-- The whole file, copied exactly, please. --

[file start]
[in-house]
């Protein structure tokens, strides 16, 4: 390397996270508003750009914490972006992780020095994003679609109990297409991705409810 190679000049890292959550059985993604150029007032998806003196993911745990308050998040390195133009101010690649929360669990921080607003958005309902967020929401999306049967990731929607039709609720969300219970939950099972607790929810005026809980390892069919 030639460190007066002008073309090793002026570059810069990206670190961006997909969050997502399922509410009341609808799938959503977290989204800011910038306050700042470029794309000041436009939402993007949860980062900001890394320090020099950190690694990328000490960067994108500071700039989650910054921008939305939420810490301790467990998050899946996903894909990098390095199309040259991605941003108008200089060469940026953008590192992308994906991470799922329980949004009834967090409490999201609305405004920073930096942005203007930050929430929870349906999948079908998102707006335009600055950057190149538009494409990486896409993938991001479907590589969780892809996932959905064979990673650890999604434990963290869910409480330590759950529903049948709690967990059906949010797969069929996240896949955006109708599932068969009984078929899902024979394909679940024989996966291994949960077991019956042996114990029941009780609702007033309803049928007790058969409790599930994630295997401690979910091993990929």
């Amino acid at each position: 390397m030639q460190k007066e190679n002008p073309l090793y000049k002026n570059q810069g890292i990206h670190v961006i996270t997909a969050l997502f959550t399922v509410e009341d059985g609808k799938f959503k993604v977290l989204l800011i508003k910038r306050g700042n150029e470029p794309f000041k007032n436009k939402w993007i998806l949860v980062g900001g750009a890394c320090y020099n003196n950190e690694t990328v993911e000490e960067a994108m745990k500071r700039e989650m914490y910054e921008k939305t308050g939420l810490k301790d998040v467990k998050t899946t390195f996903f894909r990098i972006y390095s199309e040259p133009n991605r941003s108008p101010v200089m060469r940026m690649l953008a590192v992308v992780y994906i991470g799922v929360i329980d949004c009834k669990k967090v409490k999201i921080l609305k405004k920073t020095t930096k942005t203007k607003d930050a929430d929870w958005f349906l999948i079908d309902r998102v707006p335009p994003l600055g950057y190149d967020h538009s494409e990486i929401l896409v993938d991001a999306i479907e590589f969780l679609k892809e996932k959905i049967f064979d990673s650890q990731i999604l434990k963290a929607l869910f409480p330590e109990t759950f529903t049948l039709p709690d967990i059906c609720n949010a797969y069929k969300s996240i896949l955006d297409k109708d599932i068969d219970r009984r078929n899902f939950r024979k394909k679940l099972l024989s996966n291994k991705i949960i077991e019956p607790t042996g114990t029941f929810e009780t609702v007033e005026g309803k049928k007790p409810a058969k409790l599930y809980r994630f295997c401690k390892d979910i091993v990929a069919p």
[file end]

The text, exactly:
[in-house]
């Protein structure tokens, strides 16, 4: 390397996270508003750009914490972006992780020095994003679609109990297409991705409810 190679000049890292959550059985993604150029007032998806003196993911745990308050998040390195133009101010690649929360669990921080607003958005309902967020929401999306049967990731929607039709609720969300219970939950099972607790929810005026809980390892069919 030639460190007066002008073309090793002026570059810069990206670190961006997909969050997502399922509410009341609808799938959503977290989204800011910038306050700042470029794309000041436009939402993007949860980062900001890394320090020099950190690694990328000490960067994108500071700039989650910054921008939305939420810490301790467990998050899946996903894909990098390095199309040259991605941003108008200089060469940026953008590192992308994906991470799922329980949004009834967090409490999201609305405004920073930096942005203007930050929430929870349906999948079908998102707006335009600055950057190149538009494409990486896409993938991001479907590589969780892809996932959905064979990673650890999604434990963290869910409480330590759950529903049948709690967990059906949010797969069929996240896949955006109708599932068969009984078929899902024979394909679940024989996966291994949960077991019956042996114990029941009780609702007033309803049928007790058969409790599930994630295997401690979910091993990929």
């Amino acid at each position: 390397m030639q460190k007066e190679n002008p073309l090793y000049k002026n570059q810069g890292i990206h670190v961006i996270t997909a969050l997502f959550t399922v509410e009341d059985g609808k799938f959503k993604v977290l989204l800011i508003k910038r306050g700042n150029e470029p794309f000041k007032n436009k939402w993007i998806l949860v980062g900001g750009a890394c320090y020099n003196n950190e690694t990328v993911e000490e960067a994108m745990k500071r700039e989650m914490y910054e921008k939305t308050g939420l810490k301790d998040v467990k998050t899946t390195f996903f894909r990098i972006y390095s199309e040259p133009n991605r941003s108008p101010v200089m060469r940026m690649l953008a590192v992308v992780y994906i991470g799922v929360i329980d949004c009834k669990k967090v409490k999201i921080l609305k405004k920073t020095t930096k942005t203007k607003d930050a929430d929870w958005f349906l999948i079908d309902r998102v707006p335009p994003l600055g950057y190149d967020h538009s494409e990486i929401l896409v993938d991001a999306i479907e590589f969780l679609k892809e996932k959905i049967f064979d990673s650890q990731i999604l434990k963290a929607l869910f409480p330590e109990t759950f529903t049948l039709p709690d967990i059906c609720n949010a797969y069929k969300s996240i896949l955006d297409k109708d599932i068969d219970r009984r078929n899902f939950r024979k394909k679940l099972l024989s996966n291994k991705i949960i077991e019956p607790t042996g114990t029941f929810e009780t609702v007033e005026g309803k049928k007790p409810a058969k409790l599930y809980r994630f295997c401690k390892d979910i091993v990929a069919p």